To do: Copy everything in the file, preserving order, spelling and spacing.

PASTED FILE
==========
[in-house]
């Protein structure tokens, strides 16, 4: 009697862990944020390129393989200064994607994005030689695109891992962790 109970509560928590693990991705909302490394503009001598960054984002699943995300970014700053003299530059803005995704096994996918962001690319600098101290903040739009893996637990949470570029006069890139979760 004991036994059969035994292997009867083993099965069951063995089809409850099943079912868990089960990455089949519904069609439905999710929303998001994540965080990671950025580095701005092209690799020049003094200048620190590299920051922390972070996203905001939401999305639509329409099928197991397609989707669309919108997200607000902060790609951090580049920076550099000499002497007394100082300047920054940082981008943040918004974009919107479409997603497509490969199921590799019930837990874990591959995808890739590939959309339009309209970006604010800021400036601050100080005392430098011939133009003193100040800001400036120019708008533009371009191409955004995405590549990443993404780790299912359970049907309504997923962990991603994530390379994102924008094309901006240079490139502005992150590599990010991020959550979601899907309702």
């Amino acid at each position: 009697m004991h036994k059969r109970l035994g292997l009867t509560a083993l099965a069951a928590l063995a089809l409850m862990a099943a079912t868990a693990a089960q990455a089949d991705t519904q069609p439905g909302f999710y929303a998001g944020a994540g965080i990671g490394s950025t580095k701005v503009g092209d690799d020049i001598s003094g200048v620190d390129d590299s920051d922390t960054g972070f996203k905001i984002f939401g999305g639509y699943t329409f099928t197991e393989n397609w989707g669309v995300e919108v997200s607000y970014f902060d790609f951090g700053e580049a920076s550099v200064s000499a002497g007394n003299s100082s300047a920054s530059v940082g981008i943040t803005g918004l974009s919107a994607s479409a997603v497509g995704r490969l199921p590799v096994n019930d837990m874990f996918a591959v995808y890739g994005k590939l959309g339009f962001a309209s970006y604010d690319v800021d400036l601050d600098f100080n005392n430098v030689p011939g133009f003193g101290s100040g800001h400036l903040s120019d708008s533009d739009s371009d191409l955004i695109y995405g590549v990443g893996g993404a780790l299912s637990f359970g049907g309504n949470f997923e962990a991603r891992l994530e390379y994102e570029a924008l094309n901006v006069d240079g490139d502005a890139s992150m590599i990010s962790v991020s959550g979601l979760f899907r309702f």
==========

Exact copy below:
[in-house]
């Protein structure tokens, strides 16, 4: 009697862990944020390129393989200064994607994005030689695109891992962790 109970509560928590693990991705909302490394503009001598960054984002699943995300970014700053003299530059803005995704096994996918962001690319600098101290903040739009893996637990949470570029006069890139979760 004991036994059969035994292997009867083993099965069951063995089809409850099943079912868990089960990455089949519904069609439905999710929303998001994540965080990671950025580095701005092209690799020049003094200048620190590299920051922390972070996203905001939401999305639509329409099928197991397609989707669309919108997200607000902060790609951090580049920076550099000499002497007394100082300047920054940082981008943040918004974009919107479409997603497509490969199921590799019930837990874990591959995808890739590939959309339009309209970006604010800021400036601050100080005392430098011939133009003193100040800001400036120019708008533009371009191409955004995405590549990443993404780790299912359970049907309504997923962990991603994530390379994102924008094309901006240079490139502005992150590599990010991020959550979601899907309702």
């Amino acid at each position: 009697m004991h036994k059969r109970l035994g292997l009867t509560a083993l099965a069951a928590l063995a089809l409850m862990a099943a079912t868990a693990a089960q990455a089949d991705t519904q069609p439905g909302f999710y929303a998001g944020a994540g965080i990671g490394s950025t580095k701005v503009g092209d690799d020049i001598s003094g200048v620190d390129d590299s920051d922390t960054g972070f996203k905001i984002f939401g999305g639509y699943t329409f099928t197991e393989n397609w989707g669309v995300e919108v997200s607000y970014f902060d790609f951090g700053e580049a920076s550099v200064s000499a002497g007394n003299s100082s300047a920054s530059v940082g981008i943040t803005g918004l974009s919107a994607s479409a997603v497509g995704r490969l199921p590799v096994n019930d837990m874990f996918a591959v995808y890739g994005k590939l959309g339009f962001a309209s970006y604010d690319v800021d400036l601050d600098f100080n005392n430098v030689p011939g133009f003193g101290s100040g800001h400036l903040s120019d708008s533009d739009s371009d191409l955004i695109y995405g590549v990443g893996g993404a780790l299912s637990f359970g049907g309504n949470f997923e962990a991603r891992l994530e390379y994102e570029a924008l094309n901006v006069d240079g490139d502005a890139s992150m590599i990010s962790v991020s959550g979601l979760f899907r309702f």